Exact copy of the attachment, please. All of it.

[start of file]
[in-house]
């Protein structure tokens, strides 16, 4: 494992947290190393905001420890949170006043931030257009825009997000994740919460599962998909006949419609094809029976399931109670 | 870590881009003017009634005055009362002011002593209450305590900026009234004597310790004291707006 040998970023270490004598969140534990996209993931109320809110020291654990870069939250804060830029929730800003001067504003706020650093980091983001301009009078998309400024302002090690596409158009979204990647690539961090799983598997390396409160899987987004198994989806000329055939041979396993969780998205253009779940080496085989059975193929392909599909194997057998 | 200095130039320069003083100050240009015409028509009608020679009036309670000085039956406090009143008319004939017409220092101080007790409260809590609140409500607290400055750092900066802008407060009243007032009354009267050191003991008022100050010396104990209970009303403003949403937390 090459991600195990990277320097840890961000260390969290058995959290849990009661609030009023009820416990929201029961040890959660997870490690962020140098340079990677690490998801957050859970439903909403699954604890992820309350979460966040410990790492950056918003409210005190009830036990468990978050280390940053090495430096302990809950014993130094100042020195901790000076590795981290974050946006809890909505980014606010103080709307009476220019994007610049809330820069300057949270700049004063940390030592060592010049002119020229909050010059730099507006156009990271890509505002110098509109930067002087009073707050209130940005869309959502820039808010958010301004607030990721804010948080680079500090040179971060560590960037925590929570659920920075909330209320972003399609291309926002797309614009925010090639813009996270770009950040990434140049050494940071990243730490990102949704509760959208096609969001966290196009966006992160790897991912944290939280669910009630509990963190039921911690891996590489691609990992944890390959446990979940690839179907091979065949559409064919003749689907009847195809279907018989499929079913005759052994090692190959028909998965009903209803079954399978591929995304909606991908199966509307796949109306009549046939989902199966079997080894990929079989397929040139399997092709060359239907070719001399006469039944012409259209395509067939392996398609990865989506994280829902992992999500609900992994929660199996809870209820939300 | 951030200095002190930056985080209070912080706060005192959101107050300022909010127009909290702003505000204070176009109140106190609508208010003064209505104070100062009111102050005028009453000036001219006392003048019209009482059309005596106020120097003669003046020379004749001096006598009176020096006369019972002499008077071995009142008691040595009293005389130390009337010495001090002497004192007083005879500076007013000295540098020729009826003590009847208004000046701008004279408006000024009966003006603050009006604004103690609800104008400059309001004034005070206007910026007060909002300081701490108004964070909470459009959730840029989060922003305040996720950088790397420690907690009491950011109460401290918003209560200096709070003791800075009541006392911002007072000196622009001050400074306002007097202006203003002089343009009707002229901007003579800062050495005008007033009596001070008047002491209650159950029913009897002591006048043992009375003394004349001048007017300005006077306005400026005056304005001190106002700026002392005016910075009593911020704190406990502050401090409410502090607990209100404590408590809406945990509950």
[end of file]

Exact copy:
[in-house]
């Protein structure tokens, strides 16, 4: 494992947290190393905001420890949170006043931030257009825009997000994740919460599962998909006949419609094809029976399931109670 | 870590881009003017009634005055009362002011002593209450305590900026009234004597310790004291707006 040998970023270490004598969140534990996209993931109320809110020291654990870069939250804060830029929730800003001067504003706020650093980091983001301009009078998309400024302002090690596409158009979204990647690539961090799983598997390396409160899987987004198994989806000329055939041979396993969780998205253009779940080496085989059975193929392909599909194997057998 | 200095130039320069003083100050240009015409028509009608020679009036309670000085039956406090009143008319004939017409220092101080007790409260809590609140409500607290400055750092900066802008407060009243007032009354009267050191003991008022100050010396104990209970009303403003949403937390 090459991600195990990277320097840890961000260390969290058995959290849990009661609030009023009820416990929201029961040890959660997870490690962020140098340079990677690490998801957050859970439903909403699954604890992820309350979460966040410990790492950056918003409210005190009830036990468990978050280390940053090495430096302990809950014993130094100042020195901790000076590795981290974050946006809890909505980014606010103080709307009476220019994007610049809330820069300057949270700049004063940390030592060592010049002119020229909050010059730099507006156009990271890509505002110098509109930067002087009073707050209130940005869309959502820039808010958010301004607030990721804010948080680079500090040179971060560590960037925590929570659920920075909330209320972003399609291309926002797309614009925010090639813009996270770009950040990434140049050494940071990243730490990102949704509760959208096609969001966290196009966006992160790897991912944290939280669910009630509990963190039921911690891996590489691609990992944890390959446990979940690839179907091979065949559409064919003749689907009847195809279907018989499929079913005759052994090692190959028909998965009903209803079954399978591929995304909606991908199966509307796949109306009549046939989902199966079997080894990929079989397929040139399997092709060359239907070719001399006469039944012409259209395509067939392996398609990865989506994280829902992992999500609900992994929660199996809870209820939300 | 951030200095002190930056985080209070912080706060005192959101107050300022909010127009909290702003505000204070176009109140106190609508208010003064209505104070100062009111102050005028009453000036001219006392003048019209009482059309005596106020120097003669003046020379004749001096006598009176020096006369019972002499008077071995009142008691040595009293005389130390009337010495001090002497004192007083005879500076007013000295540098020729009826003590009847208004000046701008004279408006000024009966003006603050009006604004103690609800104008400059309001004034005070206007910026007060909002300081701490108004964070909470459009959730840029989060922003305040996720950088790397420690907690009491950011109460401290918003209560200096709070003791800075009541006392911002007072000196622009001050400074306002007097202006203003002089343009009707002229901007003579800062050495005008007033009596001070008047002491209650159950029913009897002591006048043992009375003394004349001048007017300005006077306005400026005056304005001190106002700026002392005016910075009593911020704190406990502050401090409410502090607990209100404590408590809406945990509950």